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Thursday, January 30, 2014

Speaking of asking the wrong questions...

So I just realized that even though I'm writing these in chronological order, since I'm dumping them all at once you're probably reading them backwards. Anyway, speaking of Lemony Snicket, I read When Did You See Her Last? All I can say is I hope that this isn't a trilogy. It is, however, #2 of the All the Wrong Questions series.

So this is a book about kids, I guess. And it has cute illustrations, and the author's pen name is whimsical. But doggonit if it isn't a good piece of literature anyway. I liked the Series of Unfortunate Events series, and have been known to say that it's a good primer for learning to read seriously both for the young'uns and the beach page-turner only adult crowd. I mean that by reading those books you can learn how to read harder books and have fun doing it. It's like a college lit class but without all of the dichotomy talk and girls with crushes on the sad professor who wishes he were a writer. You know, like if he had a blog that received upwards of 25 views per post like me.

The series has its share of missteps, though, and by the end I was a little sick of Snicket's mannerisms, so it was with a little trepidation that I started into the All the Wrong Questions books. I was intrigued by the premise that they were an homage to the detective novels of the 30s and then I was like sure.

Now I've read a lot of books of that era (one is coming soon, so FUN!) and then I've read a lot of books trying to capture that same mood and feel to varying degrees of success. I've mentioned a couple who I think nail it. But dangit if Snicket doesn't blow them all out of the water.
"He looked like the kind of person who would tell you that he did not have an umbrella to lend you when he actually had several and simply wanted to see you get soaked."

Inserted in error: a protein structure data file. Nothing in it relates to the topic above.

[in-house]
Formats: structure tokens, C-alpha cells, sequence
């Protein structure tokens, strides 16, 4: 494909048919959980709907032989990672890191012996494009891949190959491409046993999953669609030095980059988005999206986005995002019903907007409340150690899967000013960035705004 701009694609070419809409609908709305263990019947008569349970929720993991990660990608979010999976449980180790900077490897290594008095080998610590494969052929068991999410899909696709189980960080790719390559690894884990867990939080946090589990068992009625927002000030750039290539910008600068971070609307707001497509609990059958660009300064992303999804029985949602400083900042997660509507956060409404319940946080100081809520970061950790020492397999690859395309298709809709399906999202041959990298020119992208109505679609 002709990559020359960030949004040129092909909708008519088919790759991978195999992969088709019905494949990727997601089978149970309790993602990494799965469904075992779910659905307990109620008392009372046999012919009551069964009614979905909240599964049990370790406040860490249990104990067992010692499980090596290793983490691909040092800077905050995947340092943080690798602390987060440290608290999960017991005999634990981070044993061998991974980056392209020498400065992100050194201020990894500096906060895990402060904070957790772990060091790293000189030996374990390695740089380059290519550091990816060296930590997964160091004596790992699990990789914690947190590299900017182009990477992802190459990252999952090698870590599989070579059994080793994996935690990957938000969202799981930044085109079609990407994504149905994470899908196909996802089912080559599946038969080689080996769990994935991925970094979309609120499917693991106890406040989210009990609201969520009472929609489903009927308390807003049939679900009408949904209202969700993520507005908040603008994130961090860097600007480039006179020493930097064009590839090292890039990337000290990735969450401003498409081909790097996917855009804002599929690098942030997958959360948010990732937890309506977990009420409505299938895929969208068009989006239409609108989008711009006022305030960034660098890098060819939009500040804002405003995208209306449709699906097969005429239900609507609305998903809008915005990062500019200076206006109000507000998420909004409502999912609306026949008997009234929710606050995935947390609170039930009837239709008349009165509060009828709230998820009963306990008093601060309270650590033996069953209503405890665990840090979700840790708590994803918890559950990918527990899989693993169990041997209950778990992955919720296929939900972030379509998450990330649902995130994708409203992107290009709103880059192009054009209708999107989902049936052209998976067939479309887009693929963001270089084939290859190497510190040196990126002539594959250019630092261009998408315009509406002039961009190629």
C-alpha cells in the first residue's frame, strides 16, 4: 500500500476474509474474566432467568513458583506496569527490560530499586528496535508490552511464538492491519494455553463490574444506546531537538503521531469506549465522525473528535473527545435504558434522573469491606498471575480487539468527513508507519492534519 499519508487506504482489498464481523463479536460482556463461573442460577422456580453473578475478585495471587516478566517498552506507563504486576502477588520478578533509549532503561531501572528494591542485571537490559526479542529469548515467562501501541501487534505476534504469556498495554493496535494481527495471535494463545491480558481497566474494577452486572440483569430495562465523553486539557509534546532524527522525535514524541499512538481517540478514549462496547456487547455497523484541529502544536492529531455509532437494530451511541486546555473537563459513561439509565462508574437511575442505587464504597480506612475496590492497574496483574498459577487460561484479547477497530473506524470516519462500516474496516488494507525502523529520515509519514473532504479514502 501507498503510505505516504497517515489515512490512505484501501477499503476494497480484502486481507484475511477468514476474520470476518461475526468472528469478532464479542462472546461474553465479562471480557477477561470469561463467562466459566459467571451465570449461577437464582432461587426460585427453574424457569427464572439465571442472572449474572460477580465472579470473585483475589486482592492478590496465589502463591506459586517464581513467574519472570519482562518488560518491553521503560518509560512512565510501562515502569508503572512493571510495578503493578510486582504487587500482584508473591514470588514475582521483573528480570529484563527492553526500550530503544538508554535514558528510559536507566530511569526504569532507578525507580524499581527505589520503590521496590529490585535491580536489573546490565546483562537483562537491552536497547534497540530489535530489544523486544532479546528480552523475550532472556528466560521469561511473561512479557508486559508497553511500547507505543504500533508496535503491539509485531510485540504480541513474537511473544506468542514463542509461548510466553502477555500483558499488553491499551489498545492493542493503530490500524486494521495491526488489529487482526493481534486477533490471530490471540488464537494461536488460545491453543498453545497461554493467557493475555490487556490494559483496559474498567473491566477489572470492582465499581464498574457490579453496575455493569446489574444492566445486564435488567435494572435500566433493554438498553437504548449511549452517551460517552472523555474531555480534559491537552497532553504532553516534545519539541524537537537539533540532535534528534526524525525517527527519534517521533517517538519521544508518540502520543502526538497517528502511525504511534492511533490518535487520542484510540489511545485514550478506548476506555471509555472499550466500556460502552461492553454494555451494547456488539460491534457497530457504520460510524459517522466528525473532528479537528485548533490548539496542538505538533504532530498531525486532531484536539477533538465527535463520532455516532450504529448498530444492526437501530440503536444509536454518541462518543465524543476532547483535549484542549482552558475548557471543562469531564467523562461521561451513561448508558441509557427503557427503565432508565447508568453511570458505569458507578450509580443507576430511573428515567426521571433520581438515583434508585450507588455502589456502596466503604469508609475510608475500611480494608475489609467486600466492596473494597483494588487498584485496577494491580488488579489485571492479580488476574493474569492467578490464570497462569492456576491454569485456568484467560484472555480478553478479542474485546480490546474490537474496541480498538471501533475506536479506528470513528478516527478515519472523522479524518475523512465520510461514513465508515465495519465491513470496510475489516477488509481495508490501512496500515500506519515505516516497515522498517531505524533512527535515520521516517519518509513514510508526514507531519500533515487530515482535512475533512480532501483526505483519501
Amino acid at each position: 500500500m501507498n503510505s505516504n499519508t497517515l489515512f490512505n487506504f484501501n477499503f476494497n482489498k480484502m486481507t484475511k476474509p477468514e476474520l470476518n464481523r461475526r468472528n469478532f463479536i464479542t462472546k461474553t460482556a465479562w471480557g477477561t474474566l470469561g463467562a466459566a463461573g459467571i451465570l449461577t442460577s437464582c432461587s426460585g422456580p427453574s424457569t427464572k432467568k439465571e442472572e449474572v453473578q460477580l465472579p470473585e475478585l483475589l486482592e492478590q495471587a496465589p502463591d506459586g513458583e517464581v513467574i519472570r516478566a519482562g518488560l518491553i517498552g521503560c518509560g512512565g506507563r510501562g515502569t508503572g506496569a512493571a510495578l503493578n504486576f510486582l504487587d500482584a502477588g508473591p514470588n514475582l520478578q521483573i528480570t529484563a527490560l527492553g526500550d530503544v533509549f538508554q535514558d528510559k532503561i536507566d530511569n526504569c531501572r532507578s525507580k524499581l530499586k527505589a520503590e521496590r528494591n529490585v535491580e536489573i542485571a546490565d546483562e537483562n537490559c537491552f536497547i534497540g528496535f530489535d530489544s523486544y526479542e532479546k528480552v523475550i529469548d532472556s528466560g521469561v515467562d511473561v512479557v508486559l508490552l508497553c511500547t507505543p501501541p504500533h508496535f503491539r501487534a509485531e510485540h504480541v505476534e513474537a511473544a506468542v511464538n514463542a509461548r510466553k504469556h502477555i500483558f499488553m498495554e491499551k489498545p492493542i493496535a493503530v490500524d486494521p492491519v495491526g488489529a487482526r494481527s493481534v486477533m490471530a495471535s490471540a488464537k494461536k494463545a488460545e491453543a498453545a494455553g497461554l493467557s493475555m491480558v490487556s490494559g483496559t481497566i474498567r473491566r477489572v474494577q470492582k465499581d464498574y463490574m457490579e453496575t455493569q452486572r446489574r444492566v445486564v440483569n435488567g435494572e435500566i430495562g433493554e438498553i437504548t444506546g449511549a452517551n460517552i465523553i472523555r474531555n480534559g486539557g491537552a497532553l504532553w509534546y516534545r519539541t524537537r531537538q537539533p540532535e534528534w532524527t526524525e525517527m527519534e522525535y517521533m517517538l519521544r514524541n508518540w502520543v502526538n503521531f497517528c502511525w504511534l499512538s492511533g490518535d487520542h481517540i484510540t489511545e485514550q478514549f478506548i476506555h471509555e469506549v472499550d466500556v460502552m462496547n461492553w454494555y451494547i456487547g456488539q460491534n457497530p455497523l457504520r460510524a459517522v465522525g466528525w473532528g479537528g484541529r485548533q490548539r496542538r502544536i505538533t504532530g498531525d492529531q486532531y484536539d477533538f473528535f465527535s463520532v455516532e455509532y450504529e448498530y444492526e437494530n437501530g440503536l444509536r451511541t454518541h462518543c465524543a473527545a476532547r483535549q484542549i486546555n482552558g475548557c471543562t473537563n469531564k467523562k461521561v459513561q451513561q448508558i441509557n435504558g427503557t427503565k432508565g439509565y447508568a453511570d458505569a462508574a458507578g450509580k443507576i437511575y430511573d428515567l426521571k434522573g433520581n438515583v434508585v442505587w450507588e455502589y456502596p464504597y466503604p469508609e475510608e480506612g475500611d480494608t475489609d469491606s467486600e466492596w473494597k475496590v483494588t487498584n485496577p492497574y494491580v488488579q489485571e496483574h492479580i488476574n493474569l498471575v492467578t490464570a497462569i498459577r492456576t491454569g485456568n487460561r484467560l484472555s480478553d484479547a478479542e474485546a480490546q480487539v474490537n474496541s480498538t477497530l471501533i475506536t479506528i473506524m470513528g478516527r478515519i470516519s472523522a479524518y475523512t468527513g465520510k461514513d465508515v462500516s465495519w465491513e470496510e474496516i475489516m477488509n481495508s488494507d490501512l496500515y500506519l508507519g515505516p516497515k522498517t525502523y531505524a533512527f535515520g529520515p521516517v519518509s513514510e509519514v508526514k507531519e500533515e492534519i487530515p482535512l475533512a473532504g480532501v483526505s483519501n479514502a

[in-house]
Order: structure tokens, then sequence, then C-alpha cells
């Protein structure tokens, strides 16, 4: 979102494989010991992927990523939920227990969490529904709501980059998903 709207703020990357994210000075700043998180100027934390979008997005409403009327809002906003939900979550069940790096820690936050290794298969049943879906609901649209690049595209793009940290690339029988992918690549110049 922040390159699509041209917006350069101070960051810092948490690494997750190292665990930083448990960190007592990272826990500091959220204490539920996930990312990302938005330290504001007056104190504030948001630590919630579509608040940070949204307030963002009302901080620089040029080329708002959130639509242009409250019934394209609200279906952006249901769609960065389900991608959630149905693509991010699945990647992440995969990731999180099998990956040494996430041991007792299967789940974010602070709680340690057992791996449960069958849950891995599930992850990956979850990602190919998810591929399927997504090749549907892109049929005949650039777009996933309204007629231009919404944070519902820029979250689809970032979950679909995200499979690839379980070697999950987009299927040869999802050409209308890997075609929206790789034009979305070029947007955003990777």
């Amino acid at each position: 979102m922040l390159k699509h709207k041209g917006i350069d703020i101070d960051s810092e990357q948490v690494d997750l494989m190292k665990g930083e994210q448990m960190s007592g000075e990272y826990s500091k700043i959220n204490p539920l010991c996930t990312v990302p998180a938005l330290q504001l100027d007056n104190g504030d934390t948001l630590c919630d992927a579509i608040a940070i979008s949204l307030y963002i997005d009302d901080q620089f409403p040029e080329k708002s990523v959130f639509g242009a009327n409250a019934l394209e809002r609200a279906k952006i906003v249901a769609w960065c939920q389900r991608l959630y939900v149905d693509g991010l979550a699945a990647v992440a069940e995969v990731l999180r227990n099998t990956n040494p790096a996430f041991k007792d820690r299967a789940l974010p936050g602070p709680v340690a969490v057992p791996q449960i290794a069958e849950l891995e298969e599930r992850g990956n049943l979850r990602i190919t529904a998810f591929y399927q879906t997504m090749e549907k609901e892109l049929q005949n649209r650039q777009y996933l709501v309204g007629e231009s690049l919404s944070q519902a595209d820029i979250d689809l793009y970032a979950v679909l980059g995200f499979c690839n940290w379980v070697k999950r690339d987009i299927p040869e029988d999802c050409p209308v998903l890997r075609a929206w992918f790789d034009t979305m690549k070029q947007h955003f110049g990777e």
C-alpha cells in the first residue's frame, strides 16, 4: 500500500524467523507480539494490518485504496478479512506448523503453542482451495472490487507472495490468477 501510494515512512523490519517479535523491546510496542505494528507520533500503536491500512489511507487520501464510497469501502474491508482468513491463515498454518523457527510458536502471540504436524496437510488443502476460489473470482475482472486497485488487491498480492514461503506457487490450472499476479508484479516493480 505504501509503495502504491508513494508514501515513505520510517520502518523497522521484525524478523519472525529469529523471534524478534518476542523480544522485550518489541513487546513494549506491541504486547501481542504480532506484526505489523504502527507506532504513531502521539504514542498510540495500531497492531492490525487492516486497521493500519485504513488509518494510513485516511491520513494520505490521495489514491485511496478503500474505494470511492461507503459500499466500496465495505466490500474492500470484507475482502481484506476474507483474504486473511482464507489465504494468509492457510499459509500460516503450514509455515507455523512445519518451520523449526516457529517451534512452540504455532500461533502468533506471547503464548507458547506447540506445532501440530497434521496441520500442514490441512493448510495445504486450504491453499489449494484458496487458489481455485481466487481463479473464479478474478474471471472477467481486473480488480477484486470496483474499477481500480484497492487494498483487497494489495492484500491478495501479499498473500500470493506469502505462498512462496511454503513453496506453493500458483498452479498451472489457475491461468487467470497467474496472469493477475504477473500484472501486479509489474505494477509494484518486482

"It was the color of someone buying you an ice cream cone for no reason at all."
And this one. Holy crap, people. I mean are you seriously reading this right now? Was I seriously reading it? Am I typing it? I can't remember what I was saying:
"The three of us stood there for a minute. I don't know what Stew was thinking, and the filing cabinet wasn't thinking anything. But I was thinking, is this the world? Is this really the place in which you ended up, Snicket? It was a question that struck me, as it might strike you, when something ridiculous was going on, or something sad. I wondered if this was really where I should be, or if there was another world someplace, less ridiculous and less sad. But I never knew the answer to that question. Perhaps I had been in another world before I was born, and did not remember it, or perhaps I would see another world when I died, which I was in no hurry to do. In the meantime, I was stuck in a police station, doing something so ridiculous it felt sad, and feeling so sad it was ridiculous. The world of the police station, the world of Stain'd-by-the-Sea and all the wrong questions I was asking, was the only world I could see."
People. I can do this all day. Literally. This is a long train ride.

OK, one more:
"The dumplings had the flavor of paradise, and the broth spread through my veins like a secret that's fun to keep."
I really like Daniel Handler. I like that he's bringing an adult novelist's chops to young adults. I like that he allows the medium to let him be funny, and satirize literary tropes, and teach vocabulary and he does it with the confidence of... like a woman selling pudding or something? I'm not as good at this is he is.